I remember before, there are times after a day at work, my bride comes home and remarks, “It’s been a long day!”
Being the supportive and understanding spouse that I am, I quickly concur with appropriate empathy. Unfortunately, I am seldom content to merely agree, so I sarcastically add, “Yes, I heard on the news that today was 35 minutes longer than yesterday. Today, was, truly a long day.”
That rarely wins me any points but does garner an irritated glare.
What she may mean is that work lasted—or seemed to last—for a long time. Alternately, it could convey that work was very frustrating. I know what she means, but she doesn’t say what she means. Instead, she insists that the day was somehow longer than normal.
It like fashion, some people quip that yesterday was the longest day of the year. But that is not correct either.
It was the same length as all the others; it merely contained more daylight minutes—and correspondingly less nighttime minutes—than any other day of the year. That is, for those of us north of the equator.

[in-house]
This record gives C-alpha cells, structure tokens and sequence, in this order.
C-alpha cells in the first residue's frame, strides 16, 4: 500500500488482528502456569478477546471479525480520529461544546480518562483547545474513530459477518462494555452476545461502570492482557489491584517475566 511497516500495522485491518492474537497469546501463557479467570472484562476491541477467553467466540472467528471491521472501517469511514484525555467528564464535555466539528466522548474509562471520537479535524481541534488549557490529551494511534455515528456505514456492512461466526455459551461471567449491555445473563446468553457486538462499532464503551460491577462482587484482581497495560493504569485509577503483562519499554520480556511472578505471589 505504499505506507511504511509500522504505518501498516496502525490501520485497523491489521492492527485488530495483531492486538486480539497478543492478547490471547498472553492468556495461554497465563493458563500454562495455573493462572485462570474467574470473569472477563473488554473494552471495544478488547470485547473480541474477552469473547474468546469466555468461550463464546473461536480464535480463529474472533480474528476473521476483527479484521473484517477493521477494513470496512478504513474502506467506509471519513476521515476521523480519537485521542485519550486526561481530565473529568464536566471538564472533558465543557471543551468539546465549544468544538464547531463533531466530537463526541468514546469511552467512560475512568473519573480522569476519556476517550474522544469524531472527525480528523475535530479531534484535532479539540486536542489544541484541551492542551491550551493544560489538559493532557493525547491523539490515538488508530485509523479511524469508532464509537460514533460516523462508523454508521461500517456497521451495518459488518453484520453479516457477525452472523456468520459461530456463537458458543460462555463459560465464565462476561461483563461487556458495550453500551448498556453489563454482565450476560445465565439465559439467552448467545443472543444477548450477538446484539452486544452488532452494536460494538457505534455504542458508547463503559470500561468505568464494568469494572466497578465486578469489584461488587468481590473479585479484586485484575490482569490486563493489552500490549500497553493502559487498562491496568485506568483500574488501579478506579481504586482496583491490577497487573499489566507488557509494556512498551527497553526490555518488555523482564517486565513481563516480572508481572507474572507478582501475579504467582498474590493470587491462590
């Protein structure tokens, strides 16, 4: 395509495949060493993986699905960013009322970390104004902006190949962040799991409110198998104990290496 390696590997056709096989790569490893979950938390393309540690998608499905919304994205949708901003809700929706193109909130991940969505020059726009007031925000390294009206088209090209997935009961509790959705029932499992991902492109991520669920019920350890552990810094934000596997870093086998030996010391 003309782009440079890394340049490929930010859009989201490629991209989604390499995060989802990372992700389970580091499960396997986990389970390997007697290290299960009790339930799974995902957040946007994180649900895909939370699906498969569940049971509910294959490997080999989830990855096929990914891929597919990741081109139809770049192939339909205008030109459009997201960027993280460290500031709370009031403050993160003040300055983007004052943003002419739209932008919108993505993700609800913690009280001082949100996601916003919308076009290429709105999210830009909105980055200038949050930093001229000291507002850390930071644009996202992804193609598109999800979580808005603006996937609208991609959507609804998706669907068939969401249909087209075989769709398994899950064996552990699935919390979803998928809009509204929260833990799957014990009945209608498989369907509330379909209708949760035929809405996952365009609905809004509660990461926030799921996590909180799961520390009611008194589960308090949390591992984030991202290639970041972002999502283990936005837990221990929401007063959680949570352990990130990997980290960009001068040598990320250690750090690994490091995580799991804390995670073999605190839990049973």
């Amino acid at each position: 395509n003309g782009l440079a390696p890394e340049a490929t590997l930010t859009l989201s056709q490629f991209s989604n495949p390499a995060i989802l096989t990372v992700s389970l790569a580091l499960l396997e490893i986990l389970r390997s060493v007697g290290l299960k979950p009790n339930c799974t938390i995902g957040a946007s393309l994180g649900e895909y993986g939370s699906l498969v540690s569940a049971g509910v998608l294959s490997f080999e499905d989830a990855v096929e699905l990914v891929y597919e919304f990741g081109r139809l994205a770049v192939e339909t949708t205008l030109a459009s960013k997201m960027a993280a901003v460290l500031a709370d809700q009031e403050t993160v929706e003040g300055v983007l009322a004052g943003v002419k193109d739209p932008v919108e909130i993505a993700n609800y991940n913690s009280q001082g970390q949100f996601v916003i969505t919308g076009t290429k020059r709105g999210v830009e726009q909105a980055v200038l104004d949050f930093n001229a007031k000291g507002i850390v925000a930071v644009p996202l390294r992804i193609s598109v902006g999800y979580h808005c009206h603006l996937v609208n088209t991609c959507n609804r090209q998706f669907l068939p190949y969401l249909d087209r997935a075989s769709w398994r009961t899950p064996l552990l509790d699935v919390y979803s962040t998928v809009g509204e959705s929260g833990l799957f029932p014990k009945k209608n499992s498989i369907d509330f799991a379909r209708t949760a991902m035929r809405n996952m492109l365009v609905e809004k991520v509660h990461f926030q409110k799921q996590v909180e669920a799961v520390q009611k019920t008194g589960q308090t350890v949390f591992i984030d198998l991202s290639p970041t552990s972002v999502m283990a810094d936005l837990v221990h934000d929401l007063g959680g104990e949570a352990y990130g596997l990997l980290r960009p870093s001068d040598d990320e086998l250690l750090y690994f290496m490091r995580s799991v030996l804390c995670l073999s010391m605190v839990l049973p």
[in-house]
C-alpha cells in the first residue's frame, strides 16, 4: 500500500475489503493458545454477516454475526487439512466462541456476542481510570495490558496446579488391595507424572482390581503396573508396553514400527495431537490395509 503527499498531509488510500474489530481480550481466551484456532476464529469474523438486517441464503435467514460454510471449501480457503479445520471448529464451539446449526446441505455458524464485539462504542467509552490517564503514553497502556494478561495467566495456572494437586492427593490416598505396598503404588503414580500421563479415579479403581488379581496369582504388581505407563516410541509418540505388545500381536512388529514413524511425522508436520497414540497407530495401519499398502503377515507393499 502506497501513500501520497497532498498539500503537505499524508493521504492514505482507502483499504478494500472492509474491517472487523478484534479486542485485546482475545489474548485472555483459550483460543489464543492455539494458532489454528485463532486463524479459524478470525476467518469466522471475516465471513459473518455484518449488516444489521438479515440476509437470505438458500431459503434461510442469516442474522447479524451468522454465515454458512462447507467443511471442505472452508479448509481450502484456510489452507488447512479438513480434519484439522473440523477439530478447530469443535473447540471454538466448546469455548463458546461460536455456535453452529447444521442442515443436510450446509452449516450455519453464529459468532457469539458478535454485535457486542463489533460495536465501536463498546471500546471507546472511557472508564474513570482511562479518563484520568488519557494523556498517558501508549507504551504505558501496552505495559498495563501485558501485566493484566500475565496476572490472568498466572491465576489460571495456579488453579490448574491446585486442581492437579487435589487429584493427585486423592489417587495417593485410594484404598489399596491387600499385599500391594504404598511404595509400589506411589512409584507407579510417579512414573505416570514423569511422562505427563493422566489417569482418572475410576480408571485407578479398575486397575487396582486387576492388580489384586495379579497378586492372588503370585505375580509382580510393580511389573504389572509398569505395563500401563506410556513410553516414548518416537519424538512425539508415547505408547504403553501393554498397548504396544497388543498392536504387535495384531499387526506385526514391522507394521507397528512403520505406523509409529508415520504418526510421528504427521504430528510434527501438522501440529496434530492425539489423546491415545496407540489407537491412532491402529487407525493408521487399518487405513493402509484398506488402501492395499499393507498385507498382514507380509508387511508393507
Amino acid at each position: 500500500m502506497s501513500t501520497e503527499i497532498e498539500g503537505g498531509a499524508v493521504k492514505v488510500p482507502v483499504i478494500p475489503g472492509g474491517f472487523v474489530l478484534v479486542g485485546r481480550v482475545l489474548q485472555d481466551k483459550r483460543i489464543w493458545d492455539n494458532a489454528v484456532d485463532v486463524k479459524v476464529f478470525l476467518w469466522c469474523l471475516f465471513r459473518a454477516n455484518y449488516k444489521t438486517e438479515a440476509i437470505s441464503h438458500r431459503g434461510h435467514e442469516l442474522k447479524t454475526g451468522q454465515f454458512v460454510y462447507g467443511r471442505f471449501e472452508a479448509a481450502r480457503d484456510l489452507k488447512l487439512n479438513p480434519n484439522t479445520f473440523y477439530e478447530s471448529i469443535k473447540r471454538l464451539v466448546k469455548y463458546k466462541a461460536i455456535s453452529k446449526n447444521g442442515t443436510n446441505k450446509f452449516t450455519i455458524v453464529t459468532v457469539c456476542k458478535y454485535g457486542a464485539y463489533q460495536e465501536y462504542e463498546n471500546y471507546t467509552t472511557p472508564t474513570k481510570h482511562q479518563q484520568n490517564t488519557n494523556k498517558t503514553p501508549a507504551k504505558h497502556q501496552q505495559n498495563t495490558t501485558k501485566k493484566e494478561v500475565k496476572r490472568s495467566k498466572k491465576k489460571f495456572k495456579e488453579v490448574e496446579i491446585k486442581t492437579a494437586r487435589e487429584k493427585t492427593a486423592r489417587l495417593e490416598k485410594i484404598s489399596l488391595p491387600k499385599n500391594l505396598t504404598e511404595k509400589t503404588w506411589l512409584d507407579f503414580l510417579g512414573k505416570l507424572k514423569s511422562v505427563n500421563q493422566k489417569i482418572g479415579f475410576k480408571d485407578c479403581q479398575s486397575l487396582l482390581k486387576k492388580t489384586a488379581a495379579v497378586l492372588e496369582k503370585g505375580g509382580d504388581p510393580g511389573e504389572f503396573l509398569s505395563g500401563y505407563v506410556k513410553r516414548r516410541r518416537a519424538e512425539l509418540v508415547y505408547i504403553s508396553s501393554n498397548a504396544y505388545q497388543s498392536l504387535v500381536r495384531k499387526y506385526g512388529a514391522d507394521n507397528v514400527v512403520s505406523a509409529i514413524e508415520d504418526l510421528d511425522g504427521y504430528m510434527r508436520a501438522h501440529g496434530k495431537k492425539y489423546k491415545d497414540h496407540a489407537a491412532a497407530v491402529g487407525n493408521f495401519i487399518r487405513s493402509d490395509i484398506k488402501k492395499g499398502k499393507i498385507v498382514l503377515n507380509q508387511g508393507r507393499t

For those in the southern hemisphere, theirs was the shortest day of the year. Not really. It just had the least amount of daylight and the maximum amount of darkness.
What about those on the equator? I understand that they enjoyed an even 12 to 12 split of light and dark, just like every other day.
So whether your day was long—or short—or the same length as all others, I hope that it was a good one.
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Peter DeHaan writes about biblical Christianity to confront status quo religion and live a life that matters. He seeks a fresh approach to following Jesus through the lens of Scripture, without the baggage of made-up traditions and meaningless practices.